Several weeks ago, I received for review a copy of Susan K. Marlow’s latest paperback book, Thick as Thieves from Circle C Milestones. I also have access to the downloadable Study Guide. I first gave the book to Liberty, age 11, and she loved it. Absolutely loved it. I heard about it constantly and she finished it in just a few days. Eden (10) claimed it next and while she had a few questions regarding terms she hadn’t heard of, she raved about it as well. It became the most talked about book we’ve ever had in our house, and the kids begged me to find more books by Marlow. I gave it to Sterling next, age 7 and quite a good reader. I wasn’t sure if he was capable of reading it or not, but as much as the girls loved it I figured it was worth a try. He can and does read other chapter books without issue, and while this one is a little thicker than what he typically reads with 173 pages, it wasn’t outside of his reach at all. He finished it within a week and talked of it often along with the girls. While the character in the story is older than all three of them, they loved reading of her adventures and I found nothing objectionable to keep my younger readers from it.
A Christian fiction book set in the 1880’s, Thick as Thieves is a great book focusing on friendship that taught a little of US history in a fun format that had all three of my kids capable of reading it wanting more. Main character Andrea Carter, Andi for short, a fourteen year old girl who loves her horses, learns who is rustling cattle, deals with troublemakers at school, and portrays strong character as she fights for what’s right in scary circumstances. It had all three of my readers on the edge of their seats and reading at every chance to find out what happens. We often search for quality fiction to keep my kids wanting to read, and this book fulfilled every single thing I search for in a book. Some of my kids will read anything… others need a pretty spectacular book to keep them reading. This one was certainly in the spectacular category.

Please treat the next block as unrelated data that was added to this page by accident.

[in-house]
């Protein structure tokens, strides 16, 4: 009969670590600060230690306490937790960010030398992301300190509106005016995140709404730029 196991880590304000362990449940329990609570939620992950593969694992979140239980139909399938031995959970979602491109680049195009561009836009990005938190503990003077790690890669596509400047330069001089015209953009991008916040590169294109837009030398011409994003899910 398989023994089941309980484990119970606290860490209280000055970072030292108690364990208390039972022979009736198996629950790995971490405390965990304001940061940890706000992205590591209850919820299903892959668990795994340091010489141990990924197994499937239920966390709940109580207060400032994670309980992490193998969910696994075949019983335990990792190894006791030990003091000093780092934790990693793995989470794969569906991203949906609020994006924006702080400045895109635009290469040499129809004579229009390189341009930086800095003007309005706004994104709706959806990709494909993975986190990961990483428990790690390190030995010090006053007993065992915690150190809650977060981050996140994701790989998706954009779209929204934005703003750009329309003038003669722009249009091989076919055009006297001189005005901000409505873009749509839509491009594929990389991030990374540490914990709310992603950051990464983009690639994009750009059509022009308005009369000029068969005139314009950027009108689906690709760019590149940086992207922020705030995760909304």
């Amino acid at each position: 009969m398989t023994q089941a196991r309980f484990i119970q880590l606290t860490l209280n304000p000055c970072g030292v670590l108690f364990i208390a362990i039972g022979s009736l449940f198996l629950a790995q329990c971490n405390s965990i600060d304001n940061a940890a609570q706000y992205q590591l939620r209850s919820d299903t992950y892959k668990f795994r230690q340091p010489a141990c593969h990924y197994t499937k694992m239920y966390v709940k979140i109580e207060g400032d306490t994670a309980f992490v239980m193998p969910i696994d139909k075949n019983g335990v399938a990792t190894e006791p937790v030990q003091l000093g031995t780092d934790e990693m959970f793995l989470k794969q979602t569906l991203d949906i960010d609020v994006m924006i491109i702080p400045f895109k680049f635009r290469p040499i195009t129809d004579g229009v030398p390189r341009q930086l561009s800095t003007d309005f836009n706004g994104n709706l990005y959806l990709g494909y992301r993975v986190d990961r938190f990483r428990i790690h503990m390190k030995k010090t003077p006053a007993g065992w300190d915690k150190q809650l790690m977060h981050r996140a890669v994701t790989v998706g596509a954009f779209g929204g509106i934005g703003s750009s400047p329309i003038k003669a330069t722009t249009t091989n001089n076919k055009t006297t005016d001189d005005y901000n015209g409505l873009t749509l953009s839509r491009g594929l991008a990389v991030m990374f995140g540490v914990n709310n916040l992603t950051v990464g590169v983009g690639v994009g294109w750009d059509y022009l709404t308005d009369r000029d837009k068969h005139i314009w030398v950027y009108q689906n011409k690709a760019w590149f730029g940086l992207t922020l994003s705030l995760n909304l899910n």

At one point Liberty was reading and I called for her to come help me and she begged to finish the chapter. Apparently I interrupted a particular exciting spot. That doesn’t sound all that odd except it’s never happened. Never ever has Liberty begged to read. It’s more a take-it-or-leave-it thing for her, so to be so engrossed that she must finish that spot was a fun moment for me as a parent. That in and of itself makes this book an absolute win for me!
The study guide provides discussion on the vocabulary in the book – the very words that had Eden and Sterling stumbling a bit. It’s 40 pages long, the last five of which are the answers. In PDF form, it asked great questions regarding the vocabulary and their meanings and parts of speech, ideas for additional activities and questions about the story to provoke a bit more thought. It really helps to see that your child is comprehending the story well and starts great discussion. I didn’t print it out, but rather wished later than I had instead of reading through it on the computer. It’s nearly all black and white – that appealed to my cheap side when it comes to printer ink. If you decide not to print it, there’s about five pages that really need to be printed to be able to use them – crossword puzzles, sorting pieces, and such.
Thick as Thieves is $9.99 plus $2.50 shipping and handling and available here. The study guide is a free download available here. I’d give this book to anyone capable of reading it. It’s interesting even for the adult reader, and while my first grader isn’t there yet, she’s tried to read it after hearing about it so much. I’d say the typical 3rd-4th grader on up will enjoy it.
Read what the rest of the Crew thought of Thick as Thieves at the Review Crew Blog.